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Corporate Social Responsibility is a major focus in Pernod Ricard's constant quest for improvement. The Group has risen to the challenge of reconciling financial efficiency, respect for stakeholders, environmental protection, consumer protection and cultural awareness.


Aware that it is partly responsible for the disposal of its products’ packaging waste, Pernod Ricard has made eco-design a key feature of its environmental policy, successfully experimenting with new methods.



Pernod Ricard encourages its subsidiaries to adopt eco-design principles to reduce the weight of packaging and facilitate its collection and recycling.
This eco-design approach is effective at an environmental and economic level, and meets commercial and marketing requirements.
The aim of the eco-design programme is to:
  • Optimise packaging and containers for transport;
  • Develop a method of analysing the packaging life cycle to measure the impact on the environment;
  • Develop recyclable packaging using recycled material;
  • Reduce the impact of storing and transporting packed goods.


The Group’s eco-design strategy began in 2006. It started with the training of the Marketing & Sales teams and with the circulation of an internal methodological leaflet for the affiliates. In 2010, it has been rekindled by the establishment of a software for the main Brand Companies evaluating the environmental impact of the packaging, based on the products’ circle of life. After studying the relationship between Premiumization and Eco-design and taking into consideration the stance of all stakeholders, the set up project has speeded up through several drivers: the steering of a tools development approach, the skills’ acquisition and the communication plan.
During the FY year 2012/2013, the project has been set up according to the following drivers:
  • The process steering: a steering committee made of members from the main concerned departments (CSR, Operations, and Marketing) has been built to: define the Eco-design commitments of the Group; choose the key indicators to monitor the application and ensure the roll-out to the affiliates.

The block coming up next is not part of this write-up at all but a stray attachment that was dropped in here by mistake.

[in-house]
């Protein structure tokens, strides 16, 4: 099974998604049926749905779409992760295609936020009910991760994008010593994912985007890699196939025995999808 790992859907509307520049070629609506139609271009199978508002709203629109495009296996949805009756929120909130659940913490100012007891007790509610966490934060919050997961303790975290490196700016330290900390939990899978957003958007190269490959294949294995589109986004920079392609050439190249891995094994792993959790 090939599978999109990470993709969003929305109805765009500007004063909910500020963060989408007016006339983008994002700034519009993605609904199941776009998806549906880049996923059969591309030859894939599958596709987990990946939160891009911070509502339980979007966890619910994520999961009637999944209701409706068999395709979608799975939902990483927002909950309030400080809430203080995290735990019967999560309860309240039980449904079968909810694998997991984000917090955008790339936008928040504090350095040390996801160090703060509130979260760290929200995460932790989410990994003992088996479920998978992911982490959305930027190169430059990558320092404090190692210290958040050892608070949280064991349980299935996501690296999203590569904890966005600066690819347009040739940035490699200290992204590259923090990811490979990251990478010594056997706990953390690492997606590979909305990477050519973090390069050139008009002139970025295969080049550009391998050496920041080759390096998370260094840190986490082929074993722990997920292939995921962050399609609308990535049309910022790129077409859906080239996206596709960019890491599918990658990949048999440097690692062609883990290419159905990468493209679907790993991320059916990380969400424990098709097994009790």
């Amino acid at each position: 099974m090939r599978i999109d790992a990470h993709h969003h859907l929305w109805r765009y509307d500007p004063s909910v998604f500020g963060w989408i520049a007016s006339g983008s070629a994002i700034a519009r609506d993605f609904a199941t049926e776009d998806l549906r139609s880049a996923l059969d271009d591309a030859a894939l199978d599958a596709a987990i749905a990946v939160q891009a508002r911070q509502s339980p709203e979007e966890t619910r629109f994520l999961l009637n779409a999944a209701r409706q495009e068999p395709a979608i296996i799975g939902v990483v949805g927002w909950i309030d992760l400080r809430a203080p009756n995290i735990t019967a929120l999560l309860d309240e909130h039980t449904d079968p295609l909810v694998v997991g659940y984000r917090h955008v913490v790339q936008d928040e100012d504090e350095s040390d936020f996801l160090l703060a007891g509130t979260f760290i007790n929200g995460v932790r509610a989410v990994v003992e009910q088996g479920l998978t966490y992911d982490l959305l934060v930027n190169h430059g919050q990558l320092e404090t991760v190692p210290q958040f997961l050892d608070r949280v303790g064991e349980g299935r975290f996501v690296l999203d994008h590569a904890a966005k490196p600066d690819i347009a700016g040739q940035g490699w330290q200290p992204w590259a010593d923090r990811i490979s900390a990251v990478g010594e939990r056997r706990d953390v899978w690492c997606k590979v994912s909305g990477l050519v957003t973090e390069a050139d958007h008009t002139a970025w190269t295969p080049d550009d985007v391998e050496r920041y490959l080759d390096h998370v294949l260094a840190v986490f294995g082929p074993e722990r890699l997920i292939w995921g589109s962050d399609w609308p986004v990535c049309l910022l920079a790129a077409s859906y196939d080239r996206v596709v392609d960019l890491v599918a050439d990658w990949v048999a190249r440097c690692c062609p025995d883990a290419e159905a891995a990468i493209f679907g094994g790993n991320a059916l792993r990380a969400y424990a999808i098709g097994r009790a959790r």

• Tools: a taskforce has been set up in order to develop an interactive platform to provide Marketing, Product Development and Buying departments with Eco-design tools. Concurrently with this, two other methodologies have been developed: one for the Marketing teams to define the links between brands and their environment (the brand’s “environment DNA”), the other one to allow industrial sites to make a diagnosis of their packaging.


Subsidiaries have continued to implement eco-design principles. Pernod Ricard Nordic has been innovative in replacing glass bottles used for some of its local products with recyclable plastic (PET). Pernod Ricard Americas has also reviewed the shape of, and sometimes material used in, its bottles to optimise storage and transport.
A few examples: in the United States, the Mumm Napa bottle has gone from 907 to 794 grams. In Mexico, the Kahlúa bottle has lost 10% of its weight. In Argentina, Brazil and Canada, several types of bottle have been lightened considerably: Montilla (-5%), Orloff (-11%) and Malibu (PET).

Good practice: Orlando Wines saves 9,600 tonnes of glass in Australia

In one of the biggest packaging optimisation achievements, Orlando Wines – working in direct collaboration with Pernod Ricard UK – developed a lighter bottle for its Jacob’s Creek brand, the glass of which accounts for 30% of CO2 emissions and a significant proportion of production waste.

This innovation saved 9,600 tonnes of glass, significantly reduced the number of containers and volume of storage used, and cut the number of lorries needed for transport, decreasing CO2 emissions by around 10,000 tonnes per year.

Find out more about the Jacob’s Creek’s environmental policy on the website